(Not that I don’t enjoy his constant insights over the years…)

    • Xabier
      May 14, 2020 at 7:39 am

      On the contrary, the disintegration is accelerating and deepening.

      Ever harder to get orders fulfilled here in the UK.

      Kindly give me the address of your planet, I’d dearly love to visit.

    • Endeavor
      May 14, 2020 at 8:13 am

      Life always goes on.

      Yes, with 20% less economic activity.

    • Nicko2
      May 14, 2020 at 8:30 am

      WES, perhaps you’re new hear, but it’s quite clear, the worst is yet to come.

    • R U Kiddin
      May 14, 2020 at 11:52 am

      Q2 lows might be a tad lower. That red ink might run dry. Not sure how wide the FED can open up the taps, but Covid-19 will give ’em a run for the money so to speak.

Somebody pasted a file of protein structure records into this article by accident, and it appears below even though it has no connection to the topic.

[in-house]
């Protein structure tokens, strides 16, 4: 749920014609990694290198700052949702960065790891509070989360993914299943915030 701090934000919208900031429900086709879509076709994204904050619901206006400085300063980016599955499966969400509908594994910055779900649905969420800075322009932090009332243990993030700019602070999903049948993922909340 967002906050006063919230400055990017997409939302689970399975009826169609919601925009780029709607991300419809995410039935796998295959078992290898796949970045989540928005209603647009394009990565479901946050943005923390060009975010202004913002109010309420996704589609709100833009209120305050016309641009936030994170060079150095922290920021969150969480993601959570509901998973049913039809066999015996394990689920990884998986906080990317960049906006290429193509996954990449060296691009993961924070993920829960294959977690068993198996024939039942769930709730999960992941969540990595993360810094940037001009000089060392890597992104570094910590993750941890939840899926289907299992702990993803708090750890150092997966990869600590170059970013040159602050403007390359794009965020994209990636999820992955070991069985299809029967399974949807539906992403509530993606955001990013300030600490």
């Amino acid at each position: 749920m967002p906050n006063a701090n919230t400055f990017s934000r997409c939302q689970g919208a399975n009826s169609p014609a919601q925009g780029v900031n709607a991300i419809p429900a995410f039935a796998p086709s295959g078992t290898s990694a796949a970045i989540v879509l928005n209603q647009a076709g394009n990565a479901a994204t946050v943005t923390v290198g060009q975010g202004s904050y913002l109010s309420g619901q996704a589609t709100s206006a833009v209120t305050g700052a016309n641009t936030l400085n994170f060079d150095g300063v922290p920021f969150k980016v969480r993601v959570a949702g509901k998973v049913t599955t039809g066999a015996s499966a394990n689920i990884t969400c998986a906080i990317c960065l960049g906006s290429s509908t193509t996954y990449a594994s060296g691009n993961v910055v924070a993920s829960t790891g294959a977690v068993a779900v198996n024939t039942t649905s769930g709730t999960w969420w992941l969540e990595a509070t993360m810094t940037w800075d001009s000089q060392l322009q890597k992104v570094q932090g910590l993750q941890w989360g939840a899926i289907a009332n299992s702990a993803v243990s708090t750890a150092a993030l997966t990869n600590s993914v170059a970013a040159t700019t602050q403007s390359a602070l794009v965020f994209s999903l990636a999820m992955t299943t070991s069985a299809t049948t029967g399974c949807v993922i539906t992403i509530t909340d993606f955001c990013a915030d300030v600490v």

WES, you really think its all going to bounce back like a rubber ball? To me Mister Softy is looking like a short. AAPL too.

      A train wreck!

    • Social Nationalist
      May 14, 2020 at 4:04 pm

      Nope. The structural damage will take years to recover from. By July, you will capitulate.

    • M
      May 14, 2020 at 6:00 pm

      Dream on. We are still during the time before people jump out of windows. Sadly, that is coming later despite all denials and false hopes absent a real, available, cheap cure.
      Are your feet wet? You are in de Nile. :)-) Buckle up. This rollercoaster ride just started.

  3. May 13, 2020 at 11:46 pm

    Car rental agencies have cancelled most of their orders and everyone in the world has a year’s supply of toilet paper. And no jobs. Not the bottom.

    • Zander
      May 14, 2020 at 6:03 am